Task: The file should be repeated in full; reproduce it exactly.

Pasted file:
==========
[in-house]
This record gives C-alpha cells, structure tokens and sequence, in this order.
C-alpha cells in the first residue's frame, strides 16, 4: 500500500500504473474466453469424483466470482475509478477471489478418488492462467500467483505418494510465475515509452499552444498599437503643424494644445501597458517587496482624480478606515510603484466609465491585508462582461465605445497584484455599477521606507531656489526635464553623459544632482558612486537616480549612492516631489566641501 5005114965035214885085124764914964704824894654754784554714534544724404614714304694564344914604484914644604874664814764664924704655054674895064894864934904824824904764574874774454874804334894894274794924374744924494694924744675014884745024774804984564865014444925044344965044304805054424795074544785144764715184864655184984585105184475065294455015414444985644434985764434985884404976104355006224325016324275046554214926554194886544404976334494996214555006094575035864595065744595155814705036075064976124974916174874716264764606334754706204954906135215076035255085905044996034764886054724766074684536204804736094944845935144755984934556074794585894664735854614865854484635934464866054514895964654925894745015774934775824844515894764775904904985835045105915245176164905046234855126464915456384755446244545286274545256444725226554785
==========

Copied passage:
[in-house]
This record gives C-alpha cells, structure tokens and sequence, in this order.
C-alpha cells in the first residue's frame, strides 16, 4: 500500500500504473474466453469424483466470482475509478477471489478418488492462467500467483505418494510465475515509452499552444498599437503643424494644445501597458517587496482624480478606515510603484466609465491585508462582461465605445497584484455599477521606507531656489526635464553623459544632482558612486537616480549612492516631489566641501 5005114965035214885085124764914964704824894654754784554714534544724404614714304694564344914604484914644604874664814764664924704655054674895064894864934904824824904764574874774454874804334894894274794924374744924494694924744675014884745024774804984564865014444925044344965044304805054424795074544785144764715184864655184984585105184475065294455015414444985644434985764434985884404976104355006224325016324275046554214926554194886544404976334494996214555006094575035864595065744595155814705036075064976124974916174874716264764606334754706204954906135215076035255085905044996034764886054724766074684536204804736094944845935144755984934556074794585894664735854614865854484635934464866054514895964654925894745015774934775824844515894764775904904985835045105915245176164905046234855126464915456384755446244545286274545256444725226554785